Re: RARA-AVIS: Noir=dark and sinister atmosphere

From: Michael Robison (
Date: 18 Dec 2003

Mario Taboada wrote:
...noir has to be about characters, about what goes on in their minds; the protagonists of noir novels almost always face the void, either because they are on edge or because they are thrown into the void (I don't think I need to explain the void, since we are all adults here). By contrast, in much of hardboiled literature the protagonist may face the world, may face the cruelest and most corrupt enemies, individual or collective, but he does not face the void. The void can take many forms, of course, and those
(unpredetermined) forms will not always be the same on the page as on screen.
  In this scheme, Franz Kafka, Nathanael West and Charles Willeford would be quintessential noir; Hammett, Chandler and Leonard not at all

****************** Paul Duncan's opinions on noir in his NOIR FICTION are very close to yours. Your "facing the void" parallels his "swimming in the abyss." Although he waffles somewhat about the relationship between hardboiled and noir, he places the hardboiled hero teetering on the edge of the abyss, with the noir protagonist falling into or drowning in it. Paul Duncan differentiates between the two genre protagonists in the degree of control they exert in their lives. Ultimately, the hardboiled hero prevails. The noir guy bites the big one.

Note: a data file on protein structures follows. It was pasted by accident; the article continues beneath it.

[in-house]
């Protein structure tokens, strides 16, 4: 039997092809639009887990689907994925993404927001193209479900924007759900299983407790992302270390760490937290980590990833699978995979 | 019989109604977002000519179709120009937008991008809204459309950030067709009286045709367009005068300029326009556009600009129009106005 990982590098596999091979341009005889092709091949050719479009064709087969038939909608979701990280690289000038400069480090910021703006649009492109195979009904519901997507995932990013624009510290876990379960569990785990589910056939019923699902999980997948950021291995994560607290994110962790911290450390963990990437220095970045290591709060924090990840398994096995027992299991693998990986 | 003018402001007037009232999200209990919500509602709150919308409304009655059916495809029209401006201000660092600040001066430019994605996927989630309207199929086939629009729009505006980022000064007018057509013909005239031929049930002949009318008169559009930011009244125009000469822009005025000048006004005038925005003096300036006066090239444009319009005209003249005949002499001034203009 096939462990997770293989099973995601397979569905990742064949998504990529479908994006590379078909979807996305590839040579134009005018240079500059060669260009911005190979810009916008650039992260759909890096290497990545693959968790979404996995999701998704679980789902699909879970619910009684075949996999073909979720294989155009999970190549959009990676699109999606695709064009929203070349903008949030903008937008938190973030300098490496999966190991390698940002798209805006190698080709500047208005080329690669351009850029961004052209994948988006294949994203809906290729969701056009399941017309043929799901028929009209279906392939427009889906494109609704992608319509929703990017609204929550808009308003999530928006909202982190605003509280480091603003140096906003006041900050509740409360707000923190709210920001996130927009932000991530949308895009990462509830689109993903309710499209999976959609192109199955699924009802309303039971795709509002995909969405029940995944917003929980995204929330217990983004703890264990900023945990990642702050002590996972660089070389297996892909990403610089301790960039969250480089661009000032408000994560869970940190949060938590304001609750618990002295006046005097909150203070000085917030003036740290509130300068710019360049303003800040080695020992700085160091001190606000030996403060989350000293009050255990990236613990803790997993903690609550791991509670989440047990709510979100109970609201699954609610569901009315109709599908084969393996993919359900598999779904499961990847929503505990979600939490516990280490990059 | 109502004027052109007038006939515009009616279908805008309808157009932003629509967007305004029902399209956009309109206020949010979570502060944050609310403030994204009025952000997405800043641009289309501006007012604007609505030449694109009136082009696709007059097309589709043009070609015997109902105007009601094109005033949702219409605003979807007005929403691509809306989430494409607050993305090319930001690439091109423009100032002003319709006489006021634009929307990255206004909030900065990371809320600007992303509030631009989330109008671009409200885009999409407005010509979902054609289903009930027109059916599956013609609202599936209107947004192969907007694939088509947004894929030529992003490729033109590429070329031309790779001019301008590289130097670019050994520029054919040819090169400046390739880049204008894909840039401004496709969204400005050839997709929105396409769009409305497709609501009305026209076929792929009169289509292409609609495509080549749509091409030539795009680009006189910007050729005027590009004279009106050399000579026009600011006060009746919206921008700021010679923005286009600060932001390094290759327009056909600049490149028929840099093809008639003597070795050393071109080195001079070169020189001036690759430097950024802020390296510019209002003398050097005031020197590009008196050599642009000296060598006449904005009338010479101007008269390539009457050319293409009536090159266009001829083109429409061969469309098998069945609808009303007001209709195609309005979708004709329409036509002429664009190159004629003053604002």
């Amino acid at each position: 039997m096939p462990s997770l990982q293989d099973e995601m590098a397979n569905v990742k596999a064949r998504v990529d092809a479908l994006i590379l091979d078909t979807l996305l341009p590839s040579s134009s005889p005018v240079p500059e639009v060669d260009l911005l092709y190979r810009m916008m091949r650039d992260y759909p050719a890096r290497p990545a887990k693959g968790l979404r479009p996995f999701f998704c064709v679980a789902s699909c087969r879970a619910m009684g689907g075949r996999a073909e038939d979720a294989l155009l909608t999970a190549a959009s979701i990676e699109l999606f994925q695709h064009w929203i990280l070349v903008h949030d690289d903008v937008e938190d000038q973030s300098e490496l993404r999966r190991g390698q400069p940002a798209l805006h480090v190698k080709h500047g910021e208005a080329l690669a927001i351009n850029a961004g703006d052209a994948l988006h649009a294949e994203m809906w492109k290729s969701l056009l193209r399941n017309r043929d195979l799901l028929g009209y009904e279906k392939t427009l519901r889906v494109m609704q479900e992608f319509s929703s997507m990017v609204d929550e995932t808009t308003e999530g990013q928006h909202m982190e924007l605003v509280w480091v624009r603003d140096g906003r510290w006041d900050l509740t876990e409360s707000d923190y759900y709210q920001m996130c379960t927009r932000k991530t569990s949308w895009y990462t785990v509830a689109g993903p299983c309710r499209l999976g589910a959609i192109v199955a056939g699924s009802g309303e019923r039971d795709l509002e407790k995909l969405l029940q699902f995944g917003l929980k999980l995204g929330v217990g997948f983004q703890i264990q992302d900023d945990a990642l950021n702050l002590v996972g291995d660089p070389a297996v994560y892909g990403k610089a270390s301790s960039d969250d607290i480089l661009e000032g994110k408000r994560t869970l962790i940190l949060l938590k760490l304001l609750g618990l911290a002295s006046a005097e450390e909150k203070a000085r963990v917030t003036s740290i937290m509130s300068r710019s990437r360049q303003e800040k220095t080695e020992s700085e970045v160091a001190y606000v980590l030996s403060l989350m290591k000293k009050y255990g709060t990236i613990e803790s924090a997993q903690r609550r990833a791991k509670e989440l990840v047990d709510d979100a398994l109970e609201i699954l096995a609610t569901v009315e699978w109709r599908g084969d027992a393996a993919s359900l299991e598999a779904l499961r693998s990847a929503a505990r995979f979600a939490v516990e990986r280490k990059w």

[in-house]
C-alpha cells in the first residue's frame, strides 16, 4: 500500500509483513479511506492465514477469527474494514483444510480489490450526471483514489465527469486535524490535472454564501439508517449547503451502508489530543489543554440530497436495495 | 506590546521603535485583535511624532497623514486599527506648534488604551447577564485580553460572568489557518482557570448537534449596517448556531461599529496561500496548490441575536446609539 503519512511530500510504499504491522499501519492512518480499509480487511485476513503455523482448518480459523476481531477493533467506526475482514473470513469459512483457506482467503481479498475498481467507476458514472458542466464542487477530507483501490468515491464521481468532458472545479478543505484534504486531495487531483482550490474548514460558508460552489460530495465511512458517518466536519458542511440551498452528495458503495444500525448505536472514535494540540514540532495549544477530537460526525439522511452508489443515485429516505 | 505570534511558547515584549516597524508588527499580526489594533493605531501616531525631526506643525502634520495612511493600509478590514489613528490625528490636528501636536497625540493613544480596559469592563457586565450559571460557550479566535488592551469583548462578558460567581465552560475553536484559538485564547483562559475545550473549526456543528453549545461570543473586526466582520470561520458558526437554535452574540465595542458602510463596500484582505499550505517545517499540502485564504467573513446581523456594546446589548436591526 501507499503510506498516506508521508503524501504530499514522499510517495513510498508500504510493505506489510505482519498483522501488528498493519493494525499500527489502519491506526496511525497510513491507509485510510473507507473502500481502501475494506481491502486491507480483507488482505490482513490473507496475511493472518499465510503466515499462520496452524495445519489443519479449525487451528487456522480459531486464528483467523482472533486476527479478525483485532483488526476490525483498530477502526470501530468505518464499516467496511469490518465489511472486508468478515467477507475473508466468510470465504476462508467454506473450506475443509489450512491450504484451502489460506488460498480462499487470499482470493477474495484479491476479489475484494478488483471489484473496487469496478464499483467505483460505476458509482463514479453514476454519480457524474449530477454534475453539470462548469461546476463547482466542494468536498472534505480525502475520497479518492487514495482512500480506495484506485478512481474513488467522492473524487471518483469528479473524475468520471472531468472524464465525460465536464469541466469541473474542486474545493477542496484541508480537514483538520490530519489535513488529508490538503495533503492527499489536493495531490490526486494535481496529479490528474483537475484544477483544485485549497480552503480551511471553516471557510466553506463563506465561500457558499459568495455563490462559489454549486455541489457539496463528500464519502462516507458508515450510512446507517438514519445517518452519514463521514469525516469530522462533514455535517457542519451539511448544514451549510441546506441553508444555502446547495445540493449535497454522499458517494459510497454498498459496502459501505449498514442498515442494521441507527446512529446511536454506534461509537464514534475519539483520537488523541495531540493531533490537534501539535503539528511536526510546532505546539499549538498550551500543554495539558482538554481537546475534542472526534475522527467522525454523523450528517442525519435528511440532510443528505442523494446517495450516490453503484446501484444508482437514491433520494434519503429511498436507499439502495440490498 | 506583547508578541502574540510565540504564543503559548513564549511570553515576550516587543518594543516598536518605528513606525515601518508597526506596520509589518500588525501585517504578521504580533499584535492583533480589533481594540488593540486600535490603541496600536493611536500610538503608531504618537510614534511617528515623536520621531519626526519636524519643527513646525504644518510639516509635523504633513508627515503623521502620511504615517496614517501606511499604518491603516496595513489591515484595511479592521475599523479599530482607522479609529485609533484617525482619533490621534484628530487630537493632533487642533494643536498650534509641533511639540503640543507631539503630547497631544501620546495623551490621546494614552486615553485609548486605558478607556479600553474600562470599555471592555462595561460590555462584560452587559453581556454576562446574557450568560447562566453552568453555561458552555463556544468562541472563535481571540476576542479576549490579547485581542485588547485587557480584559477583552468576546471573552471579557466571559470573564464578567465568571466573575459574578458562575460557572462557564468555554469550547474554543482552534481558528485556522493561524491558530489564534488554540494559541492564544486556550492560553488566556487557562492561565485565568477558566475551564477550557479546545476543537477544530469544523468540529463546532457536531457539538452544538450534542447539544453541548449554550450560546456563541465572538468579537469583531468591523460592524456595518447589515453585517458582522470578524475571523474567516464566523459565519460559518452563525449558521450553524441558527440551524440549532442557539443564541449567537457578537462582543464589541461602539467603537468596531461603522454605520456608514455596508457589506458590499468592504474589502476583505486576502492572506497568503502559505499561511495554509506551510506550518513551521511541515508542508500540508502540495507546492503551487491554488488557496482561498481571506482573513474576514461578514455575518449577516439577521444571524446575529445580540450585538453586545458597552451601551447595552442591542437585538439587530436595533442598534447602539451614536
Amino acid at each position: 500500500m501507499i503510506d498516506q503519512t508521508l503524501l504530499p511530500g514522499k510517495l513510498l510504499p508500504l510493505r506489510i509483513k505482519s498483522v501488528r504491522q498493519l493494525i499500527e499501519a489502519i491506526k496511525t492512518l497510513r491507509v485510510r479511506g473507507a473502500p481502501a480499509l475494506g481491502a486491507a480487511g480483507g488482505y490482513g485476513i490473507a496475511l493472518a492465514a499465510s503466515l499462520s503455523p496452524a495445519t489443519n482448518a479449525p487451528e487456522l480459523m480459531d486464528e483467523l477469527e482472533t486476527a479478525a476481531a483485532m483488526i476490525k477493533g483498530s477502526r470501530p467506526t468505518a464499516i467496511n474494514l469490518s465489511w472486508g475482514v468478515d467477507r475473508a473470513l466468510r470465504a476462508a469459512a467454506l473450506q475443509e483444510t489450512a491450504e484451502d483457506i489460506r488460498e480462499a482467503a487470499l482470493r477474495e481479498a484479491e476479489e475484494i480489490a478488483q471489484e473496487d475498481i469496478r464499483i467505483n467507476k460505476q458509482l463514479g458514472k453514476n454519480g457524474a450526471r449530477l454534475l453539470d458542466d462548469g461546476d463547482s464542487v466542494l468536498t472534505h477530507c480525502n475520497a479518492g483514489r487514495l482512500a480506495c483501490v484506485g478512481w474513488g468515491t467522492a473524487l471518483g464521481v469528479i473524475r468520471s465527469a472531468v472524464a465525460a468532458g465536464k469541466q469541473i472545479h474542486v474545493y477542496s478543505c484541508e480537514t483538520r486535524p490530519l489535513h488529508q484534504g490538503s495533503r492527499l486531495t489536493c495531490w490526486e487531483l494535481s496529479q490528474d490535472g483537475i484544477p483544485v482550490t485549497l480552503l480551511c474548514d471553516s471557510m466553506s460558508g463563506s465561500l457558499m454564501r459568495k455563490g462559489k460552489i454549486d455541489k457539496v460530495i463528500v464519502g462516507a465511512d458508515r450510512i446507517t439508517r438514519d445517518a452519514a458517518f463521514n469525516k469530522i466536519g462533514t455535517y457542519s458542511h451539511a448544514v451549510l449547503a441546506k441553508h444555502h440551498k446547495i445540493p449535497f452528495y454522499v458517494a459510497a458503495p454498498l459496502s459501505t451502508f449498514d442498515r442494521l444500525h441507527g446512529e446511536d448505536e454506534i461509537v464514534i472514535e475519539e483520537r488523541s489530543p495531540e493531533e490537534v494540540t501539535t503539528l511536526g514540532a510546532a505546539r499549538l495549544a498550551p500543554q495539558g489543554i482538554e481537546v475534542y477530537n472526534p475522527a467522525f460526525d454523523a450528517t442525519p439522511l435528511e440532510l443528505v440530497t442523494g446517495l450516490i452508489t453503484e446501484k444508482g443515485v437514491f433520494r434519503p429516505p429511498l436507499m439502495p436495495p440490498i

Unlike Jim, I see pessimism as an intimate piece of the noir puzzle, instantiated in fear, sweat, or desperation. And I think it's as hard for a noir ending to be upbeat as it is for a rich man to pass through the eye of a needle. Maybe not impossible, but darn near.

More than just atmosphere, I see in noir a pessimistic philosophical stance on the condition of man. It's not anything new in literature. It's been around since GILGAMESH. Shakespeare's Hamlet didn't have a chance, and neither did Stephen Crane's Maggie. Mario mentions Kafka, and I would add Dostoevsky, Camus, and Hesse. I know damn little about literature, and I know even less about philsophy, but I see obvious parallels between noir and existentialism.

Although Willeford refers to the "immobilized hero" instead of a noir protagonist in his master's thesis, several of the books he discusses have been noted as noir here on the list. It's a worthwhile read if one is interested.

Merry Christmas, Mario.


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